The Bitcoin meetup scene has been a vibrant global community since the early days of Bitcoin’s history. There have been Bitcoin meetups in most major cities on a regular basis for at least five years. While conferences, podcasts and online videos definitely play a significant role in community building, what gets less attention is the potential of meetups to build in-person technical communities in physical locations.
Now that Bitcoin effectively has two layers — a relatively stable, mature base layer and a more experimental, nascent second layer — it is as important as ever that we attract a sufficient number of developers to address challenges on both layers. In response, we are now seeing Bitcoin technical meetups focused on developers and aspiring developers starting to multiply to the same extent as more general meetups are.
Building the Bitcoin Community
The first Bitcoin technical meetup in the world, according to Meetup.com, was the initial BitDevs Meetup in New York City on August 7, 2013. The first San Francisco Bitcoin Devs meetup was hosted by Andreas Antonopoulos on December 13, 2013, and had 16 RSVPs, with Antonopoulos initially enquiring about interest on Twitter. On the Meetup page, he even posted his telephone number. (We informed him of this and he has now taken it down!) Back in 2013, Antonopoulos was presenting to near-empty rooms, as his presentation on Bitcoin neutrality at the Bitcoin 2013 conference demonstrates. Hopefully this provides some inspiration to those who would set up a meetup or host a seminar but are currently dissuaded by the lack of a meaningfully-sized audience.
BitDevs in New York City has followed a particular meetup format, known as a Socratic Seminar, since its inception and it is now approaching its 100th edition.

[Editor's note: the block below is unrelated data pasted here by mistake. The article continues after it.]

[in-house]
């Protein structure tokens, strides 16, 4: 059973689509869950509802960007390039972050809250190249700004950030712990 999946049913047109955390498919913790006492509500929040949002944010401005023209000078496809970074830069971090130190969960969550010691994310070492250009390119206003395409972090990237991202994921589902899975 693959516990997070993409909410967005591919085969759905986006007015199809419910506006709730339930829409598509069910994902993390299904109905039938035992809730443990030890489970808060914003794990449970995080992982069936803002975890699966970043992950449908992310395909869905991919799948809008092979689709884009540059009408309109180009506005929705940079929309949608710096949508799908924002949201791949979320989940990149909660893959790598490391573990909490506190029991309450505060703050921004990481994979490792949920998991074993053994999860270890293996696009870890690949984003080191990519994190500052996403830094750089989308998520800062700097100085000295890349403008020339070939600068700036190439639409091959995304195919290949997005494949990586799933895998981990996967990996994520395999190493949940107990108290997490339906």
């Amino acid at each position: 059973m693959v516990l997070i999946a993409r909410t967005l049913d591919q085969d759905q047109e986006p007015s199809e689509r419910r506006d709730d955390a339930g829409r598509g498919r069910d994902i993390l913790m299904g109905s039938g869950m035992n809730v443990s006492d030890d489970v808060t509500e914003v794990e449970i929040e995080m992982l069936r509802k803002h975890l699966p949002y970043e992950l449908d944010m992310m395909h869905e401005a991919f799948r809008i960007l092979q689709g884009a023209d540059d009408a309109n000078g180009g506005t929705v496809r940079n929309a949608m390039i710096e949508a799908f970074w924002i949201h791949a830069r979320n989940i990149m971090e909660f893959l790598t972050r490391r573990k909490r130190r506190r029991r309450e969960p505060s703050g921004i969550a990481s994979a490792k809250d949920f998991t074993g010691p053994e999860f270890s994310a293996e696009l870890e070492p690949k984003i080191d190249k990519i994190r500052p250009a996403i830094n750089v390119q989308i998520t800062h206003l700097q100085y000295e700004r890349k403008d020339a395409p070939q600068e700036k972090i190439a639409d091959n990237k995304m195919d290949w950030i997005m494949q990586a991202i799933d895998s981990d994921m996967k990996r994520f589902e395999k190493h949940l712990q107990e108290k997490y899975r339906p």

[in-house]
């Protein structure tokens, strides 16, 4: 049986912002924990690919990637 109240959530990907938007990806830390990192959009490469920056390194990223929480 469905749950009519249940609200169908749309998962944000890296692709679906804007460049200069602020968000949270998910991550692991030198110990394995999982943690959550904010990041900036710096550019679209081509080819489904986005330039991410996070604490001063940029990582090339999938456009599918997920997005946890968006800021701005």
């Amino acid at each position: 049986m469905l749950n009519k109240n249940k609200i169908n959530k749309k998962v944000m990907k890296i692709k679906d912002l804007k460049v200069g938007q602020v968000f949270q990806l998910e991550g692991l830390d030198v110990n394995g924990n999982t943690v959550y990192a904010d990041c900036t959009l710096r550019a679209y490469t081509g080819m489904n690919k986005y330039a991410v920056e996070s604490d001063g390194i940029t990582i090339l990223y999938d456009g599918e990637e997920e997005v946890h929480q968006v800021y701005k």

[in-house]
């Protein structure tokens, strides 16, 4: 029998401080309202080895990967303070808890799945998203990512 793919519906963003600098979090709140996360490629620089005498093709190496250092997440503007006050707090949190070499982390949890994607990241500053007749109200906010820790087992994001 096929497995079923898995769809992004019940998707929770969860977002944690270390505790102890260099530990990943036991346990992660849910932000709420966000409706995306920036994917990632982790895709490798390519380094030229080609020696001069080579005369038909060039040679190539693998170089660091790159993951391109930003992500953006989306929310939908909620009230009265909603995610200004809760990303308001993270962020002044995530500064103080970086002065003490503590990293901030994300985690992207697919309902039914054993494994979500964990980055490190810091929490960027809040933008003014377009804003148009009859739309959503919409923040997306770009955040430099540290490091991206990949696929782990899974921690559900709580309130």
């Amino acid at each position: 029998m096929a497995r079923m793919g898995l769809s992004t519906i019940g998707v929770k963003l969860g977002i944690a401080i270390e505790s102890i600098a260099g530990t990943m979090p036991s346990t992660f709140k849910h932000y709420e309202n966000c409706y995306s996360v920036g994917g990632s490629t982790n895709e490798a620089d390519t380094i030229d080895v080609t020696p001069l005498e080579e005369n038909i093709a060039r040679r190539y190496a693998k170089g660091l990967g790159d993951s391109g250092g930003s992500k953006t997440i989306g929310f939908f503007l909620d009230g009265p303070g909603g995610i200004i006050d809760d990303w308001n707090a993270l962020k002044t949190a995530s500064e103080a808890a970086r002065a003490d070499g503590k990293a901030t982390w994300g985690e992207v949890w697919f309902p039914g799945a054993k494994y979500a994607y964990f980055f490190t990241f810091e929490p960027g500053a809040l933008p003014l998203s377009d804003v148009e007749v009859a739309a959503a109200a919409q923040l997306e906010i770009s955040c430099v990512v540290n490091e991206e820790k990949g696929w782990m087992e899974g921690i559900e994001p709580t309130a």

The Socratic Seminar was introduced at SF Bitcoin Devs in July 2018 and London Bitcoin Devs held its first one in May 2019. Boston BitDevs recently joined the party by hosting its first-ever meetup using the Socratic Seminar format in June 2019. Los Angeles joined the list in August 2019, and, at the time of writing, there are Socratic Seminars scheduled at Austin Bitcoin Developers in August 2019 and Chicago BitDevs in September 2019.
The Socratic Method
Taking its name from the renowned Greek philosopher Socrates, who was the pioneer of Socratic debate back in the fifth century B.C., a Socratic Seminar fosters cooperative yet argumentative dialogue with participants asking one another questions and challenging each other on their answers. It has parallels with Nassim Taleb’s concept of antifragility where an argument, or, in Bitcoin’s case, a pull request or a Bitcoin Improvement Proposal, strengthens by being stressed and having its weaknesses identified. As discussed by Peter Thiel and others, there is also a concept of “steelmanning” an opposing argument, rather than “strawmanning” it, in order to obtain a better understanding of the flaws of one’s own argument. The overarching aim is to continuously improve the community’s understanding of Bitcoin technology so that more are able to participate in more complex and subtle discussions. Ultimately, the goal is to merge only optimal code into Bitcoin.